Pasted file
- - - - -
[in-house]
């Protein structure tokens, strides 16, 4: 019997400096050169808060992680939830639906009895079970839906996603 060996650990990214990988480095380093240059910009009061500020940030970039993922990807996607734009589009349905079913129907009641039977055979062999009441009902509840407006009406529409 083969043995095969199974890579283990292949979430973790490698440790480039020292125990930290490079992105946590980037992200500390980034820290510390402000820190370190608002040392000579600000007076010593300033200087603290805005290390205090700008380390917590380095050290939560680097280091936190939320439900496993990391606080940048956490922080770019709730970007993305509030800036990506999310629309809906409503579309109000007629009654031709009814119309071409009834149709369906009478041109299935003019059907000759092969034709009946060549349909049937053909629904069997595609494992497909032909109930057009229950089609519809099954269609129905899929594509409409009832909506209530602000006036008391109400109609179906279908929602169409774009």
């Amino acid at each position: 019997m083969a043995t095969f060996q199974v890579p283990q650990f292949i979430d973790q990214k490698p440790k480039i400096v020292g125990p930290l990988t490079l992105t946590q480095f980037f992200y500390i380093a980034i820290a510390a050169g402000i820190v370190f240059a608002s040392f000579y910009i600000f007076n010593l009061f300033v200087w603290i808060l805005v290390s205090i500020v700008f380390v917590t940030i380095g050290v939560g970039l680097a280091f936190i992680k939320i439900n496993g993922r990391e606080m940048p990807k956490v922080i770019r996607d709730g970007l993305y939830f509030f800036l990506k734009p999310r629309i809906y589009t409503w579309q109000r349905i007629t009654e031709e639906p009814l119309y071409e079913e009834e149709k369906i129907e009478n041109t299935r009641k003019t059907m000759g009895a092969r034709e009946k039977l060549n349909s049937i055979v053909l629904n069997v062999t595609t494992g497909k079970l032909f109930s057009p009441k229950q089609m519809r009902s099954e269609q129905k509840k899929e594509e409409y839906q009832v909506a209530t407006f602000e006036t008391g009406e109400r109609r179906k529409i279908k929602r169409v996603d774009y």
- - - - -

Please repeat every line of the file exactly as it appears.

[in-house]
């Protein structure tokens, strides 16, 4: 019997400096050169808060992680939830639906009895079970839906996603 060996650990990214990988480095380093240059910009009061500020940030970039993922990807996607734009589009349905079913129907009641039977055979062999009441009902509840407006009406529409 083969043995095969199974890579283990292949979430973790490698440790480039020292125990930290490079992105946590980037992200500390980034820290510390402000820190370190608002040392000579600000007076010593300033200087603290805005290390205090700008380390917590380095050290939560680097280091936190939320439900496993990391606080940048956490922080770019709730970007993305509030800036990506999310629309809906409503579309109000007629009654031709009814119309071409009834149709369906009478041109299935003019059907000759092969034709009946060549349909049937053909629904069997595609494992497909032909109930057009229950089609519809099954269609129905899929594509409409009832909506209530602000006036008391109400109609179906279908929602169409774009």
């Amino acid at each position: 019997m083969a043995t095969f060996q199974v890579p283990q650990f292949i979430d973790q990214k490698p440790k480039i400096v020292g125990p930290l990988t490079l992105t946590q480095f980037f992200y500390i380093a980034i820290a510390a050169g402000i820190v370190f240059a608002s040392f000579y910009i600000f007076n010593l009061f300033v200087w603290i808060l805005v290390s205090i500020v700008f380390v917590t940030i380095g050290v939560g970039l680097a280091f936190i992680k939320i439900n496993g993922r990391e606080m940048p990807k956490v922080i770019r996607d709730g970007l993305y939830f509030f800036l990506k734009p999310r629309i809906y589009t409503w579309q109000r349905i007629t009654e031709e639906p009814l119309y071409e079913e009834e149709k369906i129907e009478n041109t299935r009641k003019t059907m000759g009895a092969r034709e009946k039977l060549n349909s049937i055979v053909l629904n069997v062999t595609t494992g497909k079970l032909f109930s057009p009441k229950q089609m519809r009902s099954e269609q129905k509840k899929e594509e409409y839906q009832v909506a209530t407006f602000e006036t008391g009406e109400r109609r179906k529409i279908k929602r169409v996603d774009y």